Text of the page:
‘Death of a Vlogger’ Finds Horror In a Post-Truth World

April 20th, 2022 | By Hugh McStay

Death of a Vlogger

Mockumentaries are an acquired taste. As a sub-genre of found-footage, they are often a difficult method of storytelling. When told well, they are able to capture a sense of horror-realism that can scare like no other. You need look no further than Lake Mungo or The Poughkeepsie Tapes for examples of films packed with insidious, creeping dread that lingers long after the final credits roll. With Death of a Vlogger, director/writer/star Graham Hughes has crafted a tale that is peppered with well-placed scares while finding time to examine the dangers of the online experience.

Death of a Vlogger premiered at London FrightFest 2019, immediately generating great word of mouth buzz within the British horror community. But in the years since its release onto video on demand services, it seems to have been lost in the gargantuan amount of content hurled toward the public at large. But Death of a Vlogger deserves its place among its more well-known luminaries for being a consistently funny, intelligent, and unsettling story.

The film is positioned as a documentary about Graham (Graham Hughes), a talented Glaswegian Youtuber who accidentally captures a ghost on film. Thrilled by the attention and notoriety that the video brings him, Graham and his girlfriend Erin (Annabel Logan) chase the highs of online fame by uploading more videos of the entity living in Graham’s apartment. Enlisting the help of shoddy, amateur ghost hunter Steve (Paddy Kondracki), the trio capture more and more paranormal footage until questions begin to be asked by skeptical onlookers who find the team’s success a little too convenient.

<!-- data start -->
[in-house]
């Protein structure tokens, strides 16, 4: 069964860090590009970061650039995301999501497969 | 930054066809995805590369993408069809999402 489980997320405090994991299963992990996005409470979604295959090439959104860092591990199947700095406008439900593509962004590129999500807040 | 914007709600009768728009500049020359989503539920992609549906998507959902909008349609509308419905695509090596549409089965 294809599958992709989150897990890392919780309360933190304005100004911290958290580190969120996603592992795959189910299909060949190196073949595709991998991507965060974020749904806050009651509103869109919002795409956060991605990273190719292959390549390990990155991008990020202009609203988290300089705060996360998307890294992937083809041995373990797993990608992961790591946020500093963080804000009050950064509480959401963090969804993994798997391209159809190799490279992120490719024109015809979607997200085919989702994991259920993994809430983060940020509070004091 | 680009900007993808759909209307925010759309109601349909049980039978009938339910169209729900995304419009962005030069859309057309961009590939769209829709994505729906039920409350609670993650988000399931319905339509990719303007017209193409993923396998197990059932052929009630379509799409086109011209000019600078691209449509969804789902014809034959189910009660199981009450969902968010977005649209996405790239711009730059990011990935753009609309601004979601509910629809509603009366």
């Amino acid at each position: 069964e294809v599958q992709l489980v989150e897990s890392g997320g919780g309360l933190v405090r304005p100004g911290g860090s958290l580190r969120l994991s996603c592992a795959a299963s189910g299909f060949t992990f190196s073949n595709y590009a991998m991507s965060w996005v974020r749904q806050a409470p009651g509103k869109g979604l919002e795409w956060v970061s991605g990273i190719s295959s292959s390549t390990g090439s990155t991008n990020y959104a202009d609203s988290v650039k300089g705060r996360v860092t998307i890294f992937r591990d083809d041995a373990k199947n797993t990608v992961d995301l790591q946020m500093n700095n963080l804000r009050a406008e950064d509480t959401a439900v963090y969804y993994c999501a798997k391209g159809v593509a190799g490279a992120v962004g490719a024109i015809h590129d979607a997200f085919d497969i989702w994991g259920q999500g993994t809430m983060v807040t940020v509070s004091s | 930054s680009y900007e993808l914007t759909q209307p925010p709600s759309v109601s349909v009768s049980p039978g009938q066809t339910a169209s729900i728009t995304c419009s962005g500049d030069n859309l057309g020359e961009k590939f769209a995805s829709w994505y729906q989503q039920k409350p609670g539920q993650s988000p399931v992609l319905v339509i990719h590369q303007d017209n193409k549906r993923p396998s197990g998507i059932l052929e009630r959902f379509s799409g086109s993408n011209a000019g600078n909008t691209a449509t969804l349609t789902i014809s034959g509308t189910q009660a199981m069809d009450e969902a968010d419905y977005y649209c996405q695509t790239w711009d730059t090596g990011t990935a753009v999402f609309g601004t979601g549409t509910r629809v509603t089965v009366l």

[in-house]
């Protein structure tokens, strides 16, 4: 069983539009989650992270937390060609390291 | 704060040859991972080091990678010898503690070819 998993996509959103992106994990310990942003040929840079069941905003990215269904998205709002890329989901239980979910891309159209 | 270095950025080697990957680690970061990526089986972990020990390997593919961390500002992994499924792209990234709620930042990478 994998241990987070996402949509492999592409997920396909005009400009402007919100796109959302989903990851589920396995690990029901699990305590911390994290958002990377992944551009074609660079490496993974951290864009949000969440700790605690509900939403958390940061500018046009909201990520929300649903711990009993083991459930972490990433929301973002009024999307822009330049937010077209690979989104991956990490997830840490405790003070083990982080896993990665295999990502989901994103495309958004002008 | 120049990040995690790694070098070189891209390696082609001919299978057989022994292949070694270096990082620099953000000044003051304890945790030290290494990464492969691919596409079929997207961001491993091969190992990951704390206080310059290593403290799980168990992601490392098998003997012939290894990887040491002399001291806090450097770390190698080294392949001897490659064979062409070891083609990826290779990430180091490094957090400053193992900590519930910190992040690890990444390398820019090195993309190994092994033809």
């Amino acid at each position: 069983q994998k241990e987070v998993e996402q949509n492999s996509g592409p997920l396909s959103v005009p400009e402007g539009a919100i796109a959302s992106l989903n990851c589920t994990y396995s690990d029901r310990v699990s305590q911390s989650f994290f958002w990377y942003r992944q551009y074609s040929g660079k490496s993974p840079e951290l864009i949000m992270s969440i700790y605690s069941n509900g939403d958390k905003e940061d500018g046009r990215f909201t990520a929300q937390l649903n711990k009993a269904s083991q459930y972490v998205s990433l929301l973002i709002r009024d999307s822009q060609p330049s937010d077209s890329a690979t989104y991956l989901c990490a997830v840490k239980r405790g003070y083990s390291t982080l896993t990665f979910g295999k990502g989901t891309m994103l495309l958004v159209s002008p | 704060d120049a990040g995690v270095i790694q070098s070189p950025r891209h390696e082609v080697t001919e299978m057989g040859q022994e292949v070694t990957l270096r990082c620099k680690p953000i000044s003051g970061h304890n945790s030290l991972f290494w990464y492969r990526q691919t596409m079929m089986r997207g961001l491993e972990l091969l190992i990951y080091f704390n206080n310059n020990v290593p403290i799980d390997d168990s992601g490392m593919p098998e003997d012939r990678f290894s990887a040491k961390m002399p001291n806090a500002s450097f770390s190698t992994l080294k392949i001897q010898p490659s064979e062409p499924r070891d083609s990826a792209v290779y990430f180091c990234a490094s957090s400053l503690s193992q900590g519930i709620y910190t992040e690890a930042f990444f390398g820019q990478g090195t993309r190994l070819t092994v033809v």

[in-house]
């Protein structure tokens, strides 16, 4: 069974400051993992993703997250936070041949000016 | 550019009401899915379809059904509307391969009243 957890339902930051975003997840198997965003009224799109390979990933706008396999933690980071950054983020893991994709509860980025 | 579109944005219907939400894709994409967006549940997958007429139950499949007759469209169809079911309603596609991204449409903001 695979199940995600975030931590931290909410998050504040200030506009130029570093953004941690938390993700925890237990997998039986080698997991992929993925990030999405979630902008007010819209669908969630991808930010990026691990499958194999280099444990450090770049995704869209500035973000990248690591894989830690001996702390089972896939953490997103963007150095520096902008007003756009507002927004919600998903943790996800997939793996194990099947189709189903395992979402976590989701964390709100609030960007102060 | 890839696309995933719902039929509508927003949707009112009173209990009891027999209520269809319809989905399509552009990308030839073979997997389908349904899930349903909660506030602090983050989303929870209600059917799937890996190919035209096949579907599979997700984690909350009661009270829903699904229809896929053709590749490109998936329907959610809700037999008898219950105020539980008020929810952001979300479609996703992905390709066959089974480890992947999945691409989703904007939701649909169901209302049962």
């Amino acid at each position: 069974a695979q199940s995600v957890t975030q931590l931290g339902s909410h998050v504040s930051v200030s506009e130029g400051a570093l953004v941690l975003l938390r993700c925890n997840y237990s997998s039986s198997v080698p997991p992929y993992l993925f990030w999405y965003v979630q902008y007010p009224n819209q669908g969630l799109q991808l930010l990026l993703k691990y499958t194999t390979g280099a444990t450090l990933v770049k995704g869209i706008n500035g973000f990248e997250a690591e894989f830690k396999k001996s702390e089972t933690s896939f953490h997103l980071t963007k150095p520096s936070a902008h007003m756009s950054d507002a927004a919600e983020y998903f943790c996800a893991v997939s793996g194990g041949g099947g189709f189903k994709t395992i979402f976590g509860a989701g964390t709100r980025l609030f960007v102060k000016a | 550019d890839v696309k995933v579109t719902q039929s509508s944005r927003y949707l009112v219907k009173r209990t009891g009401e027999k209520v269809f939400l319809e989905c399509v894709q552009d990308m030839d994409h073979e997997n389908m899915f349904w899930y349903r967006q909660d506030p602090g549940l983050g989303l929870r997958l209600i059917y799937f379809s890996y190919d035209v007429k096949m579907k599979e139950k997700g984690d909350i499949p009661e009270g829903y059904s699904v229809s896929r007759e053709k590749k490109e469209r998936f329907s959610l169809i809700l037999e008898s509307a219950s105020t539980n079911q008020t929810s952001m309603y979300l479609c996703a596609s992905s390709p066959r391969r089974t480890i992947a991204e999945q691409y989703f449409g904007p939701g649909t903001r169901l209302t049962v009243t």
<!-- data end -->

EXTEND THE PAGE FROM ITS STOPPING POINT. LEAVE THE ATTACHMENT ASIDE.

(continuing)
Death of a Vlogger is not content with providing scares alone. Hughes, who had been making shorts for years before completing the film, had already become concerned with the culture of online fame and the inherent consequences. Death of a Vlogger picks at the scab of online notoriety, and in so doing creates a film packed with interesting questions and unsettling ambiguity. “I’d read Jon Ronson’s book, ‘So You’ve Been Publicly Shamed’, and that really influenced what I wanted to do,” Hughes explains. “Even now, I think the film still is applicable to social media today. And a lot of people will know the film’s message inside out, they’ll recognise it around them.”